Honda CBR 600RR Forum banner

1 - 10 of 10 Posts

·
Registered
Joined
·
288 Posts
Discussion Starter #1
http://www.roadracerx.com/conversation_100405_Rossi.html

As you’re no doubt aware, Valentino Rossi clinched the 2005 MotoGP title two weekends ago in Sepang, Malaysia, with four rounds still remaining in the season, then backed it up this past weekend with a victory at Qatar. Private interviews with The Doctor are rare, but our friend Enrico Borghi, MotoGP reporter for the Italian weekly Moto Sprint, hooked us up with this one, which we’ve translated into English.
By Enrico Borghi

RRX: It’s your seventh title, the fifth-straight in the premier class, and your second with Yamaha in just two years. What are you feeling?
Valentino Rossi: It was something completely different with respect to 2004, but it’s beautiful just the same. The first time, it’s a dream that becomes a reality, and after that, it’s different. But every championship has its story and is something unique. It’s fantastic.

What do the championships have in common?
When you win a title, you arrive at a moment in which you realize the payoff of the work that was performed over the course of the season. That’s where you understand how well you’ve done. With your team, you savor the taste that you get from being the best in the world.

It’s true.
But the more you go forward, the more the pressure increases. In the winter of 2004, we were able to surprise everyone, whereas this winter we had everyone on top of us: everyone was prepared to beat us. We started in a different way, with a different pressure. But we did well—all of us.

Now there are seven.
It’s starting to get to a nice number. And plus, it’s five-straight—not too bad.

You’ve equaled Mick Doohan. How do you think he’ll feel about that?
We’ve always had the good relationship that we still have now. Mick is also a little bit of a fan of mine. With the passing of the years, he has changed a bit in how he acts with me: at first, he didn’t even really consider my titles in 125 and 250, because for him, those aren’t world championships. Now he’s different. Mick is nice to me, and also, I think he knows that the one who has equaled him deserves it.

How were you and your team able to win this title?
We were very strong right from the start—in particular, even when there were problems with the bike. That’s when we demonstrated our strength, our winning mentality, and also our determination and ability in at least being able to prepare the bike for that race, no matter what.

What was the most difficult moment?
The Portuguese Grand Prix, because at half race, we were already 12 seconds down. But the practice and qualifying sessions at the Chinese GP were another difficult moment. Then, we were truly having difficulties: we couldn’t understand why we weren’t able to make our bike go. But in the warm-up, something changed: we found a solution that enabled us to win the race. And I said to myself, “If it works well in the wet, maybe it will also work well in the dry.” And it did.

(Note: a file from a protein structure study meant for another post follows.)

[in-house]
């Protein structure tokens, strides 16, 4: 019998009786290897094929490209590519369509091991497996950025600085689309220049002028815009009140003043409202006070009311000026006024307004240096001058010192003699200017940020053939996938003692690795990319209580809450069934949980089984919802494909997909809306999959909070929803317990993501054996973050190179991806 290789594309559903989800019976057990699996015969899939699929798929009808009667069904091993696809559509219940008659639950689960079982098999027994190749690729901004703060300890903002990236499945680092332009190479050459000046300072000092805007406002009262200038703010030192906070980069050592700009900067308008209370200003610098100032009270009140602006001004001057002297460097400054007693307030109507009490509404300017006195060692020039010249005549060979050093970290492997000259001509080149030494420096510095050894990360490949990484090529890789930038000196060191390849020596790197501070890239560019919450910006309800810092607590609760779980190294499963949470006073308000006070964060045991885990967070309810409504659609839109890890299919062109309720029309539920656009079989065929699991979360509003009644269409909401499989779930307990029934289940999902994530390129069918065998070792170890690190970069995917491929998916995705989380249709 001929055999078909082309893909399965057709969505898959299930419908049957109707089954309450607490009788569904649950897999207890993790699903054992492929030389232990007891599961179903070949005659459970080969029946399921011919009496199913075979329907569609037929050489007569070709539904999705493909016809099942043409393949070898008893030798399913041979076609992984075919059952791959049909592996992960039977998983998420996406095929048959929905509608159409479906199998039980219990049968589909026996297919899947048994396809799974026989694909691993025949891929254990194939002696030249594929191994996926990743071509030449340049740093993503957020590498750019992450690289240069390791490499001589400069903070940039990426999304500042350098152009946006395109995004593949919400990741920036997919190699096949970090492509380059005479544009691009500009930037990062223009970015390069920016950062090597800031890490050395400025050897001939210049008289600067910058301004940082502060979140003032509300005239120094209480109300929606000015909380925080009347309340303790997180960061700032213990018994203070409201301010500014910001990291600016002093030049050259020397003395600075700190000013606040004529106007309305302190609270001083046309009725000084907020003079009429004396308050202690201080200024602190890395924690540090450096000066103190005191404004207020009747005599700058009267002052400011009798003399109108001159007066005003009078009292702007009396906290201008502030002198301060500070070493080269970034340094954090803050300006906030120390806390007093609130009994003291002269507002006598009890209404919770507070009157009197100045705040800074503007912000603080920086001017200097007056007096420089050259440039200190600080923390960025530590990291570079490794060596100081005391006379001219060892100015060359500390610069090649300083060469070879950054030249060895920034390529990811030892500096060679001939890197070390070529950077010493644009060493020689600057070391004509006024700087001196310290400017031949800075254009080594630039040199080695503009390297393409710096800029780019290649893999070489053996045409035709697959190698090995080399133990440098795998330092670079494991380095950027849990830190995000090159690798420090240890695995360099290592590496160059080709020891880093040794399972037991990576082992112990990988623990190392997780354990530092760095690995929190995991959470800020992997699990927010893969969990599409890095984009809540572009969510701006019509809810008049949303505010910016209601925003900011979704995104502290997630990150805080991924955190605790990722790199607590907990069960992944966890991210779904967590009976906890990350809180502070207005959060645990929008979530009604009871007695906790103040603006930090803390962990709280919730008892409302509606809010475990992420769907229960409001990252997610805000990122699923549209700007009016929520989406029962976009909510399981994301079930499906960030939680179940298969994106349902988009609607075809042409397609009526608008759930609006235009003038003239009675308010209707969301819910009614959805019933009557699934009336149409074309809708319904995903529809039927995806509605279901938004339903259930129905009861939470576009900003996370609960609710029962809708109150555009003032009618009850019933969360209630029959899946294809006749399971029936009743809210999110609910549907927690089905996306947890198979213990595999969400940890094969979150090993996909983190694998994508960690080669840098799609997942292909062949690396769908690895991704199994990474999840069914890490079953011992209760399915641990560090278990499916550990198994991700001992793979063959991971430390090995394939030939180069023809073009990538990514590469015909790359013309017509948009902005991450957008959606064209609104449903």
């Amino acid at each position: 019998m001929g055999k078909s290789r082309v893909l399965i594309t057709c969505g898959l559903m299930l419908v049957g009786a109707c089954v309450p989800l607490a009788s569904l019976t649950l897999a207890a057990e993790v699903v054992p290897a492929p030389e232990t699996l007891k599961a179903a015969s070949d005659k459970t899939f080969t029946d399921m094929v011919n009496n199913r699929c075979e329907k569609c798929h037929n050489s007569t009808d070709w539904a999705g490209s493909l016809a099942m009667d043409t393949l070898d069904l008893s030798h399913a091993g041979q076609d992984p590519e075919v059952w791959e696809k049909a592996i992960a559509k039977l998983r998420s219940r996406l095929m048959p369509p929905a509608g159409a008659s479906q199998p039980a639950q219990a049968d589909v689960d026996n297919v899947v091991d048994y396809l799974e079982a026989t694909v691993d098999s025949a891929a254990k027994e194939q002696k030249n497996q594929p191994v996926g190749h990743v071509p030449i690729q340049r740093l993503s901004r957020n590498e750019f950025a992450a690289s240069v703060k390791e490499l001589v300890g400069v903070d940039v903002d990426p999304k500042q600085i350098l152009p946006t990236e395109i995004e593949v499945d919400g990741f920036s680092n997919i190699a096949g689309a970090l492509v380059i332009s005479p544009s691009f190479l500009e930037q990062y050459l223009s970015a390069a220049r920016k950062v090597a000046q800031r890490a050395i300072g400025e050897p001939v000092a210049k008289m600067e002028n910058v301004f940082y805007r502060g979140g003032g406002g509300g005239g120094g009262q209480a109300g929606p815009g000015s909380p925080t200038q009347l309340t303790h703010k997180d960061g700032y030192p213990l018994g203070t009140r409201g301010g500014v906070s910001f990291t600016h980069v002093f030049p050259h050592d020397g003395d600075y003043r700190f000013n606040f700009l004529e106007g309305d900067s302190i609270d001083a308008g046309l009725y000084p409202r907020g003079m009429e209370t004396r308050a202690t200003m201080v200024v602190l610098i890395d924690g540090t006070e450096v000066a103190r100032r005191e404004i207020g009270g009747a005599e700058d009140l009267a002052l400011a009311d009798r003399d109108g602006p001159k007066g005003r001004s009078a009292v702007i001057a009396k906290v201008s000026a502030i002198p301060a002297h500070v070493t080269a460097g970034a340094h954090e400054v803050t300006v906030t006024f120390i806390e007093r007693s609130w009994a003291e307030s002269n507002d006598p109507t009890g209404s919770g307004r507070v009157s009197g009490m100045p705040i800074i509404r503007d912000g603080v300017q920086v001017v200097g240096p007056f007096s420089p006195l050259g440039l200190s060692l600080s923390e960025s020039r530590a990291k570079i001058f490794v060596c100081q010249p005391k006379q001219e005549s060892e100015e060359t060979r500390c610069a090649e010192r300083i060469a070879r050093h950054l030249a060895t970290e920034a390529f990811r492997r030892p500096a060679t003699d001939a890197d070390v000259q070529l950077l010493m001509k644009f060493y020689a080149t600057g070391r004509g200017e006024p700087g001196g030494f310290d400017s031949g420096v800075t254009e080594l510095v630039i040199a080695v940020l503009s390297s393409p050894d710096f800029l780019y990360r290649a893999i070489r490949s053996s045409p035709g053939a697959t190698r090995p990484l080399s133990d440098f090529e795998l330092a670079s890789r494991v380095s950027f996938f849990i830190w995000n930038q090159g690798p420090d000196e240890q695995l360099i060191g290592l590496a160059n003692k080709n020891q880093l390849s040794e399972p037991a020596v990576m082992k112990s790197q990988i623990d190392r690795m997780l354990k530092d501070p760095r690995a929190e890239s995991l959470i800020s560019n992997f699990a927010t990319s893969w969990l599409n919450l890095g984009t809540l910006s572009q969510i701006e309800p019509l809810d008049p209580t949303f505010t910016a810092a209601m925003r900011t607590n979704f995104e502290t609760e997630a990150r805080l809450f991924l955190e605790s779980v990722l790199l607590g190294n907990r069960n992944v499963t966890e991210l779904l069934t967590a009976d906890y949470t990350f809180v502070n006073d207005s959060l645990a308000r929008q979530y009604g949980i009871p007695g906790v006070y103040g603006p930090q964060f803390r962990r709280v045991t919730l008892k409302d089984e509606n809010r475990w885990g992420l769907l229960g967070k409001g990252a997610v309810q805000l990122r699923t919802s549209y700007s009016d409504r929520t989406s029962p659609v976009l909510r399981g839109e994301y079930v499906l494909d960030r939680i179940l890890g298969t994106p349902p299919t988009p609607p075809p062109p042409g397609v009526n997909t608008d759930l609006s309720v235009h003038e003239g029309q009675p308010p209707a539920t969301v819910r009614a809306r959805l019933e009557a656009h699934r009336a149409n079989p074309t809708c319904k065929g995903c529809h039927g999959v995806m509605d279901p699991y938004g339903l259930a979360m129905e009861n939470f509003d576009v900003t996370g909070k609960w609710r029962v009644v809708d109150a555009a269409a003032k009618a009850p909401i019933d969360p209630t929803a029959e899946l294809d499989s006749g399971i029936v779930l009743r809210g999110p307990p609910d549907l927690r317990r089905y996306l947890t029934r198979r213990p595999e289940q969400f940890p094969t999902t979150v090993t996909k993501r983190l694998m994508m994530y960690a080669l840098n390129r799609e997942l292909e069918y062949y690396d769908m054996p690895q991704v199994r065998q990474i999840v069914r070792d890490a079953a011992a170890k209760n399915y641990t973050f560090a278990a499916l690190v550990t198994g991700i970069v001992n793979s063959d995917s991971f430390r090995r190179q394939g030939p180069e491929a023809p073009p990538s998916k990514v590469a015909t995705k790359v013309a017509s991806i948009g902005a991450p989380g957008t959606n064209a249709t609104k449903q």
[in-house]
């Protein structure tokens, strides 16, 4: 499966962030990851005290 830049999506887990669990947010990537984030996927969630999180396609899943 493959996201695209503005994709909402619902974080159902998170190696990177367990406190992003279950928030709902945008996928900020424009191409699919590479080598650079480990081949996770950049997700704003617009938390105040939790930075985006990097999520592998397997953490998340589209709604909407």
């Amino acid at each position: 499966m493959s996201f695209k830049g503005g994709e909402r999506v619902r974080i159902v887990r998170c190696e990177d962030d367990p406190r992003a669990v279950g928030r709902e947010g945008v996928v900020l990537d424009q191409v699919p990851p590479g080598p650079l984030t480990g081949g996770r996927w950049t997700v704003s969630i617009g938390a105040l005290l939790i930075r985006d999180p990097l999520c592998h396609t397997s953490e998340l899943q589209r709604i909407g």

That was the key?
It was in China and also in France: we made another step forward, and we were ready for the race. At Le Mans, we understood that we had gotten the bike ready.

What was the biggest obstacle?
The lack of the right balance. To solve the problem of the 2004 M1, which was a lack of stability in the rear end, we ended up losing proper balance; the 2005 lost a little grip in the front. But, calmly, we were able to fix everything.

So even if it didn’t seem like it, there really were some problems.
Yes—in the beginning, when we didn’t understand why this bike wasn’t going. But when we solved all the problems, the M1 really started to fly. We always set it up well, at every track. Yamaha really did a great job—from the manager to the engineers, not even speaking about my team. Yamaha really adopted a winning attitude; they have the same desire to win that I have. In fact, they all gave me the motivation to continue riding at the highest level, for the whole season.

What kind of bike is the M1 now?
After two years of work, I think that the Yamaha is at the same level as the Honda. And as the Ducati. Now we’re always in the game, we can always battle without problems. It was a hard job, but a beautiful one. We did it. Now the M1 is a winning bike.

Do you think that at Jerez, with that aggressive pass on Sete Gibernau, you were able to end the game just as it was starting?
It was definitely significant, but it wasn’t because of that pass that Gibernau started going slower. In my opinion, the most significant race was in France: Gibernau believed he could beat me, and he tried all the way to the final corner, but he wasn’t able to do it.

Valentino Rossi was too strong?
The fact is that when my bike is prepared and I can ride like I want to, no one can beat me.

So did you even really have an adversary this year?
Let’s see [thinks for a moment]: Gibernau, in the winter tests…
 

·
Registered
Joined
·
1,100 Posts
Gotta respect that dude . . . . . true Champion's attitude ! ! ! . . . .
 
N

·
Guest
Joined
·
0 Posts
Dude, I keep telling you guys those aren't his words. So, all of a sudden he speaks in complete sentences?

Come on!
 

·
Administrator
Joined
·
51,153 Posts
the translation was edited but who cares the Doctor is 7 time world champion
no need to hear him talk his actions on his bike is an international language
thanks again echoes
 

·
Registered
Joined
·
288 Posts
Discussion Starter #6
It says in the beginning it was translated from Italian to English.

Nemesis said:
Dude, I keep telling you guys those aren't his words. So, all of a sudden he speaks in complete sentences?

Come on!
 

·
Administrator
Joined
·
51,153 Posts
translation can never be 100% accurate no matter how technical you can get
 

·
Registered
Joined
·
288 Posts
Discussion Starter #10
So I shouldnt have gotten all those Rossi quotes tattoo'd on my ass from this huh? ;)
 
1 - 10 of 10 Posts
Top